If you’ve ever braved the Christmas train schedule in, for example, the UK, you may worry about travel around Vienna during the Christmas market season.
- Public transport continues throughout the Christmas period, but with longer intervals on December 24th, 25th and 26th
- You can access all the Christmas markets easily on foot or using buses, subways and trams – the D tram line takes in four of the biggest, for example
- See also: Look out for the special Manner and Ströck trams during Advent |Travel cards
Christmas travel services
Trains, buses and trams run normally until the school holidays officially begin (Thursday, December 24th, 2020) and then switch to a slightly reduced timetable until
Of course, the Viennese version of a reduced timetable is still mightily impressive.
“Reduced” largely means slightly longer intervals during early weekday mornings – when kids would otherwise be travelling to school. On timetables, look for the “Ferien” (school holidays) entries for Montag – Freitag (Monday to Friday).
Those same timetables also have entries for Samstag (Saturdays), and Sonntag/Feiertage (Sundays and Public Holidays), when intervals also increase. That last one is the one to watch over Christmas, given that the 25th and 26th are both public holidays.
Again, intervals might be longer than during normal weekdays, but still better than many other cities’ normal timetables.
December 24th is an exception to the rule. Although not formally a public holiday, the subway, bus and tram lines commonly switch to 15 minute intervals after 6.30pm (this is because Austrian families typically celebrate Christmas in the early evening of the 24th).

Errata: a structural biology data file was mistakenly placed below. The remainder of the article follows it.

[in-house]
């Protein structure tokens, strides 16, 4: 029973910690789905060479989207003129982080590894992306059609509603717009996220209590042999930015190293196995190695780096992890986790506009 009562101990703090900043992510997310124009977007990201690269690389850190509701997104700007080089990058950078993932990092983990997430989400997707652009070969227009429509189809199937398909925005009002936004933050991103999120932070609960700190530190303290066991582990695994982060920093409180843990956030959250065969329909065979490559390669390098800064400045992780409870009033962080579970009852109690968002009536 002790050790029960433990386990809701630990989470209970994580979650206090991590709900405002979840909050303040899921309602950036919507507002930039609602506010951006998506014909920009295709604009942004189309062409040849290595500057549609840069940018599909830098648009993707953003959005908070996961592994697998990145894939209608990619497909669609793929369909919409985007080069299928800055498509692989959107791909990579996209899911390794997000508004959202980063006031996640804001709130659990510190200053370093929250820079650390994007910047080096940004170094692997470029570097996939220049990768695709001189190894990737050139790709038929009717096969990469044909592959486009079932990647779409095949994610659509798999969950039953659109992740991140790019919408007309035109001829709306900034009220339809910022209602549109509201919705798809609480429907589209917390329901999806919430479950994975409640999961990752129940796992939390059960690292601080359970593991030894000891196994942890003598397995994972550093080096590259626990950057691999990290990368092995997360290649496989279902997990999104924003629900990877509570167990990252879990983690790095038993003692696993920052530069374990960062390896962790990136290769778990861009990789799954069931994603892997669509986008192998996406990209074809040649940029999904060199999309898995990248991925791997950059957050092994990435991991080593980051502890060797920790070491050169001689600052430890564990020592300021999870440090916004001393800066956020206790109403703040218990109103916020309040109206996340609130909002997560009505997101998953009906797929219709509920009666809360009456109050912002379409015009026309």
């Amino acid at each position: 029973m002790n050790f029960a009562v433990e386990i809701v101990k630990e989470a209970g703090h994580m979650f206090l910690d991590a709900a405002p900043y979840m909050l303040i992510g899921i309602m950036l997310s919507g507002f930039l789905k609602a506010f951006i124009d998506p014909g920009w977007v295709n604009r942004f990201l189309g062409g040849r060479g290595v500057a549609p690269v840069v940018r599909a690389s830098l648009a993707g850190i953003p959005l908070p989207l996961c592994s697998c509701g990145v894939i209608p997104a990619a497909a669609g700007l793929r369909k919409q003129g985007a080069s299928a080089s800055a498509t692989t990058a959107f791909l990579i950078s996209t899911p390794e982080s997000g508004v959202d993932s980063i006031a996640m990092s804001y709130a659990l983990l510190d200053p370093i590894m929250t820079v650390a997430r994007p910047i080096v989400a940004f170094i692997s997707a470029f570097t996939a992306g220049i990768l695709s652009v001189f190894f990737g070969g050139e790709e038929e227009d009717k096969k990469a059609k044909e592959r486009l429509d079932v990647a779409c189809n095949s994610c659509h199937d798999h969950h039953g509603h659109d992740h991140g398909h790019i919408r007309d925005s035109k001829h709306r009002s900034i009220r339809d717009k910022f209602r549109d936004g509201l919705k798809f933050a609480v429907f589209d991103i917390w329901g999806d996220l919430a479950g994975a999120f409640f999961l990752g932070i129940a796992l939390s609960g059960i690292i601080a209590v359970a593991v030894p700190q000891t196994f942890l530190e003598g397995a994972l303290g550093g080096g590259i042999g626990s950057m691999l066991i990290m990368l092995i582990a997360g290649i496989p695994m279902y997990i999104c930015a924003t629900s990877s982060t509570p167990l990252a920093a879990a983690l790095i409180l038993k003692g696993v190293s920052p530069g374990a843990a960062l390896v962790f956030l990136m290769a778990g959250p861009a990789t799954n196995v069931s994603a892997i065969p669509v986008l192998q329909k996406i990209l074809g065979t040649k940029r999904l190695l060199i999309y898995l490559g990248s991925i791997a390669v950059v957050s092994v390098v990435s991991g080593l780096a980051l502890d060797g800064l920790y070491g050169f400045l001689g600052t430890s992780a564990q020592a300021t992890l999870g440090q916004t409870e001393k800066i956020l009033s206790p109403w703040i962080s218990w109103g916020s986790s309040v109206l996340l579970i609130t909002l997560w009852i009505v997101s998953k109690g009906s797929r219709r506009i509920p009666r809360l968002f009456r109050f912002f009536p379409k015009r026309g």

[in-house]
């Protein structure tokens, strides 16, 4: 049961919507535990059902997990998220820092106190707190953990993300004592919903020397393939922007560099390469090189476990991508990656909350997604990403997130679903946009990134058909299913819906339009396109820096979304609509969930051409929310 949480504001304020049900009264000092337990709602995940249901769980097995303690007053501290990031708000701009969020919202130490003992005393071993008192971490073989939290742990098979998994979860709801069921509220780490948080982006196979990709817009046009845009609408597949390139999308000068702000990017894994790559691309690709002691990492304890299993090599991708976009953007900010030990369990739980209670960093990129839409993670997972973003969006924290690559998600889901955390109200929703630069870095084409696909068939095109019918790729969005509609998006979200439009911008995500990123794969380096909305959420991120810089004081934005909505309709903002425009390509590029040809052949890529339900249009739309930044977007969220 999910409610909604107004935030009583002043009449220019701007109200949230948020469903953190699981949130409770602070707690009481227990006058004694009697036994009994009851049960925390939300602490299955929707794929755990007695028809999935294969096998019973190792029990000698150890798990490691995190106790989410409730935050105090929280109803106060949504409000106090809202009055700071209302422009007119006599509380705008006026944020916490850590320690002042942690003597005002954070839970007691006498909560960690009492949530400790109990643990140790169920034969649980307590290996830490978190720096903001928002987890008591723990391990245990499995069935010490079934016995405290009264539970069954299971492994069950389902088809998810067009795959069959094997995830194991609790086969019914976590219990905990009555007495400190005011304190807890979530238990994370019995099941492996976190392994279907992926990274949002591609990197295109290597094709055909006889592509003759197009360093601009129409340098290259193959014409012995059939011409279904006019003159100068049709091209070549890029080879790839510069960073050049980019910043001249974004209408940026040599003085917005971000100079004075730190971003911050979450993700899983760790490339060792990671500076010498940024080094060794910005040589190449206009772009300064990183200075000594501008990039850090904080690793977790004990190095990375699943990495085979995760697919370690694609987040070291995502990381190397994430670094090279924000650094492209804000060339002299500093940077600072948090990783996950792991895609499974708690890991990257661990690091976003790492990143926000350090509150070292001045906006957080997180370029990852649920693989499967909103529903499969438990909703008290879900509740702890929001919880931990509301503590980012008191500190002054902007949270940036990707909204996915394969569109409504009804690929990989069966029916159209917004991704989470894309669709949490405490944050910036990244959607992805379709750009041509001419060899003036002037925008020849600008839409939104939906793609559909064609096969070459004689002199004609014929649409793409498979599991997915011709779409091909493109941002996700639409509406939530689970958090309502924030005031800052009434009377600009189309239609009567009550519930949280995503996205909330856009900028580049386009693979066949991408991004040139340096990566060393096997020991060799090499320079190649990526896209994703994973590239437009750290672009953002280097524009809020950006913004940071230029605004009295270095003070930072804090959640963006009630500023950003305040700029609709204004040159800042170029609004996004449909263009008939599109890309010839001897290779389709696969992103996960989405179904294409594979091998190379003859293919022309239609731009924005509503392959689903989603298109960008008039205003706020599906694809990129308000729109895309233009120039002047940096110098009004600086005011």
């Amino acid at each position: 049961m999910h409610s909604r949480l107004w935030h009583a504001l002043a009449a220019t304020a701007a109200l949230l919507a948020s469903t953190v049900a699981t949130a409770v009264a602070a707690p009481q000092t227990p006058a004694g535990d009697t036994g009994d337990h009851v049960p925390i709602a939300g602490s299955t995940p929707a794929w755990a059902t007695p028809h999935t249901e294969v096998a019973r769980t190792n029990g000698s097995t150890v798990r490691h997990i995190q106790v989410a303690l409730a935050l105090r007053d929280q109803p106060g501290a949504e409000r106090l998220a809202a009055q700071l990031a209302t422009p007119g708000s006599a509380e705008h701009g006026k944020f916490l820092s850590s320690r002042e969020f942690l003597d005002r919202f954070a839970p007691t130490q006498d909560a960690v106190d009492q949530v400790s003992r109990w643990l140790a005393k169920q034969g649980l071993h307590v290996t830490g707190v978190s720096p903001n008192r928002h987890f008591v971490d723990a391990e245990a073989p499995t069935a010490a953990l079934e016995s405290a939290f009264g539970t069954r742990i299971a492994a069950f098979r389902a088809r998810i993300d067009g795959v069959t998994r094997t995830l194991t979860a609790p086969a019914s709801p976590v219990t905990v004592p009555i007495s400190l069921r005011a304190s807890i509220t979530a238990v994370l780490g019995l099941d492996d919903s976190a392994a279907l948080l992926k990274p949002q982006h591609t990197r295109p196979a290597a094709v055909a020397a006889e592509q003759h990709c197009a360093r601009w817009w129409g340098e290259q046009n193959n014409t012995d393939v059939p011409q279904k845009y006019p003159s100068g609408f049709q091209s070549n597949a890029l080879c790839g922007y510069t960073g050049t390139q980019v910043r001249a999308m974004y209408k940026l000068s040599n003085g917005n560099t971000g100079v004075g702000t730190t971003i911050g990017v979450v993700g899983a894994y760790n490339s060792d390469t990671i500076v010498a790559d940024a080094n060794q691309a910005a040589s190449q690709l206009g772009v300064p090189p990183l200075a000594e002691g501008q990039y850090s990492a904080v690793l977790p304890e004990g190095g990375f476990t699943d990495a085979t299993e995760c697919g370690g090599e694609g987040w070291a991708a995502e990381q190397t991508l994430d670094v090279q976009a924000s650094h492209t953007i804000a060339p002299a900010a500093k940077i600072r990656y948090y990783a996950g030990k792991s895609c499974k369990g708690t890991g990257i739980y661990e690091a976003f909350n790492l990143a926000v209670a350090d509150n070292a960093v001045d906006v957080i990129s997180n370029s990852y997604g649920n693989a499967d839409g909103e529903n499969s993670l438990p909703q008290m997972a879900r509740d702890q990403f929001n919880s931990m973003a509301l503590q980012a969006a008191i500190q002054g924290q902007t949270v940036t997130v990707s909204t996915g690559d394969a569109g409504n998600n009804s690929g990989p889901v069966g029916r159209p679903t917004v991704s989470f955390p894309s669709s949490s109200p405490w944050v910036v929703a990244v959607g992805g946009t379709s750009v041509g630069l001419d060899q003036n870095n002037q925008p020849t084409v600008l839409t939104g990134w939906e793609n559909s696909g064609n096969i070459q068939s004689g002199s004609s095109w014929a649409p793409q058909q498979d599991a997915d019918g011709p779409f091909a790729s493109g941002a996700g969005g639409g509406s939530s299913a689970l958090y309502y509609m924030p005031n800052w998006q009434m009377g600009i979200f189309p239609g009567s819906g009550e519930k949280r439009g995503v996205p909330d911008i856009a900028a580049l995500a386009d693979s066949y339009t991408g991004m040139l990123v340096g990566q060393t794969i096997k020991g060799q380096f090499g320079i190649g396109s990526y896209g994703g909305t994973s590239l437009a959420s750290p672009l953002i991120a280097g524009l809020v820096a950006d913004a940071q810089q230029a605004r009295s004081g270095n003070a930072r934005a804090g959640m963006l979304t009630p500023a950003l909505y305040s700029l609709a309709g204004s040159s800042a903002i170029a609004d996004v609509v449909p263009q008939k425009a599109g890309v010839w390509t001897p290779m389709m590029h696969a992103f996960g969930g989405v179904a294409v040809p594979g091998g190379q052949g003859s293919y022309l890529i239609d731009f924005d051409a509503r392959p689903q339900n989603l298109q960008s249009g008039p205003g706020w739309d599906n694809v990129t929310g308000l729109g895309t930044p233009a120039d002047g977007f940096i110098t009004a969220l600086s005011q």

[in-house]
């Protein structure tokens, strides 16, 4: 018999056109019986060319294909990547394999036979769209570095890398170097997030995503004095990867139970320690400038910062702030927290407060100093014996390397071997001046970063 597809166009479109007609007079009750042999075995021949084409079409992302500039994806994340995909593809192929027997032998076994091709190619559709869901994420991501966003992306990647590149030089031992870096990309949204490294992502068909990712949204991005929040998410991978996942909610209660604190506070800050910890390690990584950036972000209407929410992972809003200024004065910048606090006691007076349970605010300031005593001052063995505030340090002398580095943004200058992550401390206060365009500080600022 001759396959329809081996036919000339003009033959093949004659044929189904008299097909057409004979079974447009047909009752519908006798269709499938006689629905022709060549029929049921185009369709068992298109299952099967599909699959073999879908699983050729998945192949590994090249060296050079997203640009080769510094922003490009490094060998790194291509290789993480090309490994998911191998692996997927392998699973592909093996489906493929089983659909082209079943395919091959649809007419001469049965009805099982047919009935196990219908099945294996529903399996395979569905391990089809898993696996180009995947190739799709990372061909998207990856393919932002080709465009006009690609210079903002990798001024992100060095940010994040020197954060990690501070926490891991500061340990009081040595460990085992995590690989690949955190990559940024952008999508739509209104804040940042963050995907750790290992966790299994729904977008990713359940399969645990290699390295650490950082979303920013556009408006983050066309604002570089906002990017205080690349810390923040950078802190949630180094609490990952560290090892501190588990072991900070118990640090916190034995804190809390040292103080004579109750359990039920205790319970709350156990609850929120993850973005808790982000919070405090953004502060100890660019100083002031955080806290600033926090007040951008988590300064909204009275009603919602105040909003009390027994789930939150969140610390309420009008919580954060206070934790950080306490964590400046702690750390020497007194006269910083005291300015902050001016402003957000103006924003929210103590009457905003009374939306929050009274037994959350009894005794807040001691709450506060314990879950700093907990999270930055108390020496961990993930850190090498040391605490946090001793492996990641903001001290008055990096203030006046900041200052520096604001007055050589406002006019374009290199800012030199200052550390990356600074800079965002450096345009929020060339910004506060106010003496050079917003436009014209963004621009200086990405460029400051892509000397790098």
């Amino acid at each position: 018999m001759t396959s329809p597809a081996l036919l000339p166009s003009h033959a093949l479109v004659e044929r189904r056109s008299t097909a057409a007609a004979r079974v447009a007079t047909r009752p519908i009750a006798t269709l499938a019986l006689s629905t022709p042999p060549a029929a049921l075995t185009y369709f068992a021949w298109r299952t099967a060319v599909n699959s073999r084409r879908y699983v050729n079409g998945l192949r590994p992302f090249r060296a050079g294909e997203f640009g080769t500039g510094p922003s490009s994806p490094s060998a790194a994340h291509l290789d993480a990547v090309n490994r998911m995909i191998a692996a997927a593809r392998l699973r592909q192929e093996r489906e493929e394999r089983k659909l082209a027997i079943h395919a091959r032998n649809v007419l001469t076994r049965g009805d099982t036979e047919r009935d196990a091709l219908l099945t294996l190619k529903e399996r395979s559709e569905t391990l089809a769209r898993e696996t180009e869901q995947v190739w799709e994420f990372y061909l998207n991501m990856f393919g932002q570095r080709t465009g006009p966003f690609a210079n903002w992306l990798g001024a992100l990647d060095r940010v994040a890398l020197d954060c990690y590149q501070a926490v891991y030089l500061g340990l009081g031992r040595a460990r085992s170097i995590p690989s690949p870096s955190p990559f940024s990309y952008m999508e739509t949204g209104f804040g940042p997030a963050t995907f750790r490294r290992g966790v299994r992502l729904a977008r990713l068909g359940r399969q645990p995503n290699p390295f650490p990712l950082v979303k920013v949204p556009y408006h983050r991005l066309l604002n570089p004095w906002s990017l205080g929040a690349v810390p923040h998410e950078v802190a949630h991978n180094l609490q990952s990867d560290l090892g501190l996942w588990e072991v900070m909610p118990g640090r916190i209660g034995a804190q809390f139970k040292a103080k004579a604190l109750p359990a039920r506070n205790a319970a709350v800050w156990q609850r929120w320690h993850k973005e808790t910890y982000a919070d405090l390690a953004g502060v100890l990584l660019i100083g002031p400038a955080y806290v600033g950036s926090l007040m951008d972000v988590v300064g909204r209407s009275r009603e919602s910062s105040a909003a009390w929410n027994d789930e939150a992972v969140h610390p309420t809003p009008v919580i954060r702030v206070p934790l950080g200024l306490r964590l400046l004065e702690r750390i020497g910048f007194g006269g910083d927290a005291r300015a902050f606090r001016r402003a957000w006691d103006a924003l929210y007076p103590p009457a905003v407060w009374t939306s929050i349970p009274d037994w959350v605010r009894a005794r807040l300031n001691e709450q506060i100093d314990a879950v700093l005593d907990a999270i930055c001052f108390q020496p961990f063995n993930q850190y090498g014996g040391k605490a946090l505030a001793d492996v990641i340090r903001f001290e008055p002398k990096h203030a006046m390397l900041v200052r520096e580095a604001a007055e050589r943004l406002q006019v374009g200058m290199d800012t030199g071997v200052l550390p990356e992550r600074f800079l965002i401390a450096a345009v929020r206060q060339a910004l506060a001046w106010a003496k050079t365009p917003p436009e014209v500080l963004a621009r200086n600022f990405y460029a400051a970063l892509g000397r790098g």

Only a very, very few lines have a reduced service during the day of the 24th, though. However, three of these exceptions are usually the 1A, 2A, and 3A buses that traverse the old town. These generally cease operation from 2pm. Soon as I get details of 2020 Christmas schedules, I’ll confirm.
Getting to the Christmas markets
Find travel advice for each market on their individual pages. But here some general tips:
- Many markets are close together and easily reached on foot if you’re in the centre of Vienna (see map above). For example, the Freyung market is just 200m from the Am Hof market, which is not far from the Michaelerplatz market.
- All are well served by public transport. A good tip is tram line D, which takes you past four biggies: the Rathaus, Maria-Theresien-Platz, Karlsplatz and Belvedere markets